MV Museum will sell West Tisbury land to Ag Society, Polly Hill
Photo by Ralph Stewart
A three-way agreement under which the Martha's Vineyard Museum will sell land it owns in West Tisbury to the Polly Hill Arboretum and the Martha's Vineyard Agricultural Society is to be converted to a signed agreement by the end of this week.
"We are in the process of trying to finalize a purchase and sale agreement," David Nathans, museum executive director, said in a telephone call Tuesday. "Everything looks very positive."
The land is a 9.7-acre piece of property off State Road, sandwiched between the Ag Society fairgrounds and the arboretum. In 2002, the museum, then the Martha's Vineyard Historical Society, announced plans to build a new campus on the property and set a fundraising target of $25 million.
Buffeted by the sagging economy, facing a significant fundraising hurdle, and with a new director at the helm, the museum changed course and set its sights on the former Marine Hospital property in Vineyard Haven. A closing is expected on that sale in August, Mr. Nathans said.
The land deal benefits all three organizations and the public.
The museum will receive $1 million, essentially what it paid for the property, and the sale will benefit the museum's two partners in the 2002 joint land deal that originally encompassed 25 acres. The museum will no longer own land that it no longer has a use for and will be able to direct the million dollars to its future move.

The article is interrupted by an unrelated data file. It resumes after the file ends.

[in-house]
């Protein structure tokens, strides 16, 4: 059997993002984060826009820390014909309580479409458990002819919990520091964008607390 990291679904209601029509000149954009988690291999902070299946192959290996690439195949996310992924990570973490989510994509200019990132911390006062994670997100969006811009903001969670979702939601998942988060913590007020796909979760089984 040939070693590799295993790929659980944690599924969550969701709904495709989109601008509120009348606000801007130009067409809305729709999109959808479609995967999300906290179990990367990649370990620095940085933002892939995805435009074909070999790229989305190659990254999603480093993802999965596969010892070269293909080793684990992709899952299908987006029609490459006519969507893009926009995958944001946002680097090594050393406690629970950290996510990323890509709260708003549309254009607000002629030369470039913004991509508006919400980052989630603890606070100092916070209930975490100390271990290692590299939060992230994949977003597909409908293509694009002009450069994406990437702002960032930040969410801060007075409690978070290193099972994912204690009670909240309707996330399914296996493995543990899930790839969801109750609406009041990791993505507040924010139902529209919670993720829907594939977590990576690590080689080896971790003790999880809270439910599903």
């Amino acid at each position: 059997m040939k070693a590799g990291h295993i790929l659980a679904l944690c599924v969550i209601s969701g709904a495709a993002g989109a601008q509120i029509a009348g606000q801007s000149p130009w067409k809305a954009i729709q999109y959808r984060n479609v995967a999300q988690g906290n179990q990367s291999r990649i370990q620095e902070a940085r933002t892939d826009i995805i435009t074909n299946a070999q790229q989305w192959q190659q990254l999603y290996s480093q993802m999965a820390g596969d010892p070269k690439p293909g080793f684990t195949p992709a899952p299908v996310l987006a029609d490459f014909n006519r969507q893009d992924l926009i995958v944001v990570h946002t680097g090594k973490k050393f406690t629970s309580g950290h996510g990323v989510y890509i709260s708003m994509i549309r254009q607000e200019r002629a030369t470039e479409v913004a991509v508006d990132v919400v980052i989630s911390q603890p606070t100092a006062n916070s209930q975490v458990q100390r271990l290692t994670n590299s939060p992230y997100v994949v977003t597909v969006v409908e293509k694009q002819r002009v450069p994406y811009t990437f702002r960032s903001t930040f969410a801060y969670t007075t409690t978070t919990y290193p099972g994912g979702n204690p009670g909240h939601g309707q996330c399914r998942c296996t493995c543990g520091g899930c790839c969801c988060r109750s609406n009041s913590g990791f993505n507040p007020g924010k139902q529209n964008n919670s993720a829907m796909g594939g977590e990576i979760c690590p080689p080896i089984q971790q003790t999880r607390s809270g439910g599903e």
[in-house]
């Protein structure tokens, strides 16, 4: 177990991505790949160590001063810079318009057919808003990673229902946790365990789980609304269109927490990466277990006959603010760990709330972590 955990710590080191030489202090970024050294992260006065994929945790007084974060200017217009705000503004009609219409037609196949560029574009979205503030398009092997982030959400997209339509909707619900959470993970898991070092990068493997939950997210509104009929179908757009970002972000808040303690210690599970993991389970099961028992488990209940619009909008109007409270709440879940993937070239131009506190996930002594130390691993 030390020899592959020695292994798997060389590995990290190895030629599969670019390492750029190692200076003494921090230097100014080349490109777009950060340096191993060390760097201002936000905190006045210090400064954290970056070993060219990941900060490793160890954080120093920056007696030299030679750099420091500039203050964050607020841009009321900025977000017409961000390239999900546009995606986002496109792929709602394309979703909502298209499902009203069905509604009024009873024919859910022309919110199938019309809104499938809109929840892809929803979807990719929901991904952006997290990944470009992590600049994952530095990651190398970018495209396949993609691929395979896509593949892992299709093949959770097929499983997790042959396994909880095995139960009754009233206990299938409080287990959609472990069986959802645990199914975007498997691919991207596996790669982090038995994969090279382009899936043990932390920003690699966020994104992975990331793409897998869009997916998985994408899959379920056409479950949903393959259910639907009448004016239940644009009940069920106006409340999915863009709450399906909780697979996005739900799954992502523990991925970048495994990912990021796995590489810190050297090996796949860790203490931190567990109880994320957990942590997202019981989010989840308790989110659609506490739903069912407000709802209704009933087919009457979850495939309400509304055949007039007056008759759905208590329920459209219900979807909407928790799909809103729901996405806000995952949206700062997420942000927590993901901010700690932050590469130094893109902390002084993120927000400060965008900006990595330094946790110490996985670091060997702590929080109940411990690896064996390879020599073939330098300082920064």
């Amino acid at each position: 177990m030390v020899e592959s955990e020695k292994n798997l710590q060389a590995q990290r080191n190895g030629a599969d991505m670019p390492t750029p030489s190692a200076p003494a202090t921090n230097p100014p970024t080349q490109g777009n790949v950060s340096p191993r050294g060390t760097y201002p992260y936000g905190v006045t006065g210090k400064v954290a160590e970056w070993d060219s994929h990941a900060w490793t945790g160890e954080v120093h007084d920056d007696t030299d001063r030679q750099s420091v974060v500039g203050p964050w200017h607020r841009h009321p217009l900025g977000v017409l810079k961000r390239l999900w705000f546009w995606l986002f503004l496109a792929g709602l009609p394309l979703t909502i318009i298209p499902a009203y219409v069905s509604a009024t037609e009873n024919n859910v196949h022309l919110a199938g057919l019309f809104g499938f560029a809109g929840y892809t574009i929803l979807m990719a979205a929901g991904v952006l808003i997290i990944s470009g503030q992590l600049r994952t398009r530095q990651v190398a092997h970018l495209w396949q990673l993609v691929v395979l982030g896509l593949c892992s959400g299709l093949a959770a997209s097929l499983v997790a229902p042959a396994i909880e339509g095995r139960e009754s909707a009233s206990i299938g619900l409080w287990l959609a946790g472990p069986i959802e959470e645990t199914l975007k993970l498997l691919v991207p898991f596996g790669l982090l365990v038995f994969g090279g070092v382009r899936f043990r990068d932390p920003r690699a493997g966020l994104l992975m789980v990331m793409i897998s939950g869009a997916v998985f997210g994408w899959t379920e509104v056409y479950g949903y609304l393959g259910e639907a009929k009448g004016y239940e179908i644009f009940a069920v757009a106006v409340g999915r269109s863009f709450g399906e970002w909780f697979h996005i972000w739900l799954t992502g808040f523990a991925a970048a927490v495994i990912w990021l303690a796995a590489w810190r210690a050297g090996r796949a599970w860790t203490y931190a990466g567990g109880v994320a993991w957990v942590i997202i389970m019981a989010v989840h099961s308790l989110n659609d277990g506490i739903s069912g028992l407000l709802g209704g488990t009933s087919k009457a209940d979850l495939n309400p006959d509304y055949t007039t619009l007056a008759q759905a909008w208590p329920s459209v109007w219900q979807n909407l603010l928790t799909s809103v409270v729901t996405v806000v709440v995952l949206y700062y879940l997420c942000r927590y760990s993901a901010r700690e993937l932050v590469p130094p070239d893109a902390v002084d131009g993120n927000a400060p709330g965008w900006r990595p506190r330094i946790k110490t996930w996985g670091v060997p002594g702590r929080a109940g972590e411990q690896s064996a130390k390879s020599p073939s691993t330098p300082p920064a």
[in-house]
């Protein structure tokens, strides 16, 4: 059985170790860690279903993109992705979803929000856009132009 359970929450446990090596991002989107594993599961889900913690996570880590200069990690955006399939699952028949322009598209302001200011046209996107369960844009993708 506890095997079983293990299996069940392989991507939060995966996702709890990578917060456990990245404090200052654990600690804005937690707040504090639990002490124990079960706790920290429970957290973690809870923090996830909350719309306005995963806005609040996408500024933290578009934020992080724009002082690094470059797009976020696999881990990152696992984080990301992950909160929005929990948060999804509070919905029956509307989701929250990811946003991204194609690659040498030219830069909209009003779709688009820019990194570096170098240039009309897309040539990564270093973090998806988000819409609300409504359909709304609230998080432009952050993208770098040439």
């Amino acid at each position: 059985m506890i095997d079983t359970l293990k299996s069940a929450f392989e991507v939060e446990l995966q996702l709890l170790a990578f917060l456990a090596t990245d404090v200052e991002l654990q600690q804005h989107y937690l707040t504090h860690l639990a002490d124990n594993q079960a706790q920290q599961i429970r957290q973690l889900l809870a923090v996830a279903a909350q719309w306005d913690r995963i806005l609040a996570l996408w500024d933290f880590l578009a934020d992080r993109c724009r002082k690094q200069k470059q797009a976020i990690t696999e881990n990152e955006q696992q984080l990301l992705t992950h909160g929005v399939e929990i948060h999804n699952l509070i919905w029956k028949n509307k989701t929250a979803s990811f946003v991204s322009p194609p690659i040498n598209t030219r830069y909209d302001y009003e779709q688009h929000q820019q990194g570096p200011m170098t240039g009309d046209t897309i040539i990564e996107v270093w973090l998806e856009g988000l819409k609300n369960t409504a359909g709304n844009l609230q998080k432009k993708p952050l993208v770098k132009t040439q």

The Ag Society will have room to expand on its northern border. Polly Hill will gain some extra room on its southern border. And the public will continue to have an agricultural view from the road.
Tim Boland, Polly Hill executive director, said the arboretum would receive a small piece of the land that would serve as a buffer. "The Agricultural Society should get a lot of credit for making this happen," Mr. Boland said. "They drew us in as neighbors."
"Dale McClure, our president, negotiated the purchase with the help of Tim Boland and others, including the Trustees of the MVAS and the three vice
presidents," board member Jim Athearn said in an email to The Times. "Though it was a big reach for us, financially, it was felt that an opportunity to buy adjoining land is a once-in-a-lifetime chance and should be taken. We have no particular ambitions for the land at this time
but it seems obvious from our dream list of projects, such as an agricultural museum and demonstration farm plots, that someday we will be glad we have the space."